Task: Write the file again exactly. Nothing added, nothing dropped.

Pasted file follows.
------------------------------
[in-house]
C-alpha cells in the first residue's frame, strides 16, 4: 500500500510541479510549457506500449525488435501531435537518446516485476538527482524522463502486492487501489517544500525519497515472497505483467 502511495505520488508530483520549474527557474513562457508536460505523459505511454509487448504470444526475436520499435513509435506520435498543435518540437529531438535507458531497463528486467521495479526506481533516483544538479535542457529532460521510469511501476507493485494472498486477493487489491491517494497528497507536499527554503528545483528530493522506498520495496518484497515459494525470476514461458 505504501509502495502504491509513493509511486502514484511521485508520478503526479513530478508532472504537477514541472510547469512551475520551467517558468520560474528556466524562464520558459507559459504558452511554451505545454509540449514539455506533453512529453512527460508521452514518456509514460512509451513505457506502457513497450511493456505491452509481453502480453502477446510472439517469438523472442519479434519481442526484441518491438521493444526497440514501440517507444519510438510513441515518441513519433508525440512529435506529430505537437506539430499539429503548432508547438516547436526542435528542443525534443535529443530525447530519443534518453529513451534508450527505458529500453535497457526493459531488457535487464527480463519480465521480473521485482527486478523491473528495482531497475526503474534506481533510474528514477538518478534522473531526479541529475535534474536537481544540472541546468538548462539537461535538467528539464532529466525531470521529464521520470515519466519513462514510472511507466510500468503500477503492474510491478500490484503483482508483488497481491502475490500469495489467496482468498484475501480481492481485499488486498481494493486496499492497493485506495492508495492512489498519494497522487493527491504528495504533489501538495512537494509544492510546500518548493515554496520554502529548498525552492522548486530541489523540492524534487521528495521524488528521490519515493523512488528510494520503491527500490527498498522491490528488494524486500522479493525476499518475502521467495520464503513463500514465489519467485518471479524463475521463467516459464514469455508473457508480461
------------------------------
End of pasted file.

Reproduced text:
[in-house]
C-alpha cells in the first residue's frame, strides 16, 4: 500500500510541479510549457506500449525488435501531435537518446516485476538527482524522463502486492487501489517544500525519497515472497505483467 502511495505520488508530483520549474527557474513562457508536460505523459505511454509487448504470444526475436520499435513509435506520435498543435518540437529531438535507458531497463528486467521495479526506481533516483544538479535542457529532460521510469511501476507493485494472498486477493487489491491517494497528497507536499527554503528545483528530493522506498520495496518484497515459494525470476514461458 505504501509502495502504491509513493509511486502514484511521485508520478503526479513530478508532472504537477514541472510547469512551475520551467517558468520560474528556466524562464520558459507559459504558452511554451505545454509540449514539455506533453512529453512527460508521452514518456509514460512509451513505457506502457513497450511493456505491452509481453502480453502477446510472439517469438523472442519479434519481442526484441518491438521493444526497440514501440517507444519510438510513441515518441513519433508525440512529435506529430505537437506539430499539429503548432508547438516547436526542435528542443525534443535529443530525447530519443534518453529513451534508450527505458529500453535497457526493459531488457535487464527480463519480465521480473521485482527486478523491473528495482531497475526503474534506481533510474528514477538518478534522473531526479541529475535534474536537481544540472541546468538548462539537461535538467528539464532529466525531470521529464521520470515519466519513462514510472511507466510500468503500477503492474510491478500490484503483482508483488497481491502475490500469495489467496482468498484475501480481492481485499488486498481494493486496499492497493485506495492508495492512489498519494497522487493527491504528495504533489501538495512537494509544492510546500518548493515554496520554502529548498525552492522548486530541489523540492524534487521528495521524488528521490519515493523512488528510494520503491527500490527498498522491490528488494524486500522479493525476499518475502521467495520464503513463500514465489519467485518471479524463475521463467516459464514469455508473457508480461